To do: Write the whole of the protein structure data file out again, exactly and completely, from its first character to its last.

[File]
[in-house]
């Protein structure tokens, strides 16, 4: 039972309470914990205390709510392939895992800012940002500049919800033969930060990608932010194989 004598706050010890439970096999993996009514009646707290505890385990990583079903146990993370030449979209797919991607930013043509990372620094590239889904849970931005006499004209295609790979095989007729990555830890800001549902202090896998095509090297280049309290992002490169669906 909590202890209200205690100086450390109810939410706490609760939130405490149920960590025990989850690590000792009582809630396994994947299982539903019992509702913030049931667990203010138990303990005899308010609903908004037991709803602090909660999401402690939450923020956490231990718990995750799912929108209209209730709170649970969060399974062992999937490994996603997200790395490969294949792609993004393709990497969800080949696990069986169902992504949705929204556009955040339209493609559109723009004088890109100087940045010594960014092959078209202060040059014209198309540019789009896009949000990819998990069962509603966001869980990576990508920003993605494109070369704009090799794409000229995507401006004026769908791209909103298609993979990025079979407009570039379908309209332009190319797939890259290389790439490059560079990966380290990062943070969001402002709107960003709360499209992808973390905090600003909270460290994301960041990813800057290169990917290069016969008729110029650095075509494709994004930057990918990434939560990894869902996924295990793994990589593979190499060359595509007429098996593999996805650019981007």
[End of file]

[in-house]
């Protein structure tokens, strides 16, 4: 039972309470914990205390709510392939895992800012940002500049919800033969930060990608932010194989 004598706050010890439970096999993996009514009646707290505890385990990583079903146990993370030449979209797919991607930013043509990372620094590239889904849970931005006499004209295609790979095989007729990555830890800001549902202090896998095509090297280049309290992002490169669906 909590202890209200205690100086450390109810939410706490609760939130405490149920960590025990989850690590000792009582809630396994994947299982539903019992509702913030049931667990203010138990303990005899308010609903908004037991709803602090909660999401402690939450923020956490231990718990995750799912929108209209209730709170649970969060399974062992999937490994996603997200790395490969294949792609993004393709990497969800080949696990069986169902992504949705929204556009955040339209493609559109723009004088890109100087940045010594960014092959078209202060040059014209198309540019789009896009949000990819998990069962509603966001869980990576990508920003993605494109070369704009090799794409000229995507401006004026769908791209909103298609993979990025079979407009570039379908309209332009190319797939890259290389790439490059560079990966380290990062943070969001402002709107960003709360499209992808973390905090600003909270460290994301960041990813800057290169990917290069016969008729110029650095075509494709994004930057990918990434939560990894869902996924295990793994990589593979190499060359595509007429098996593999996805650019981007």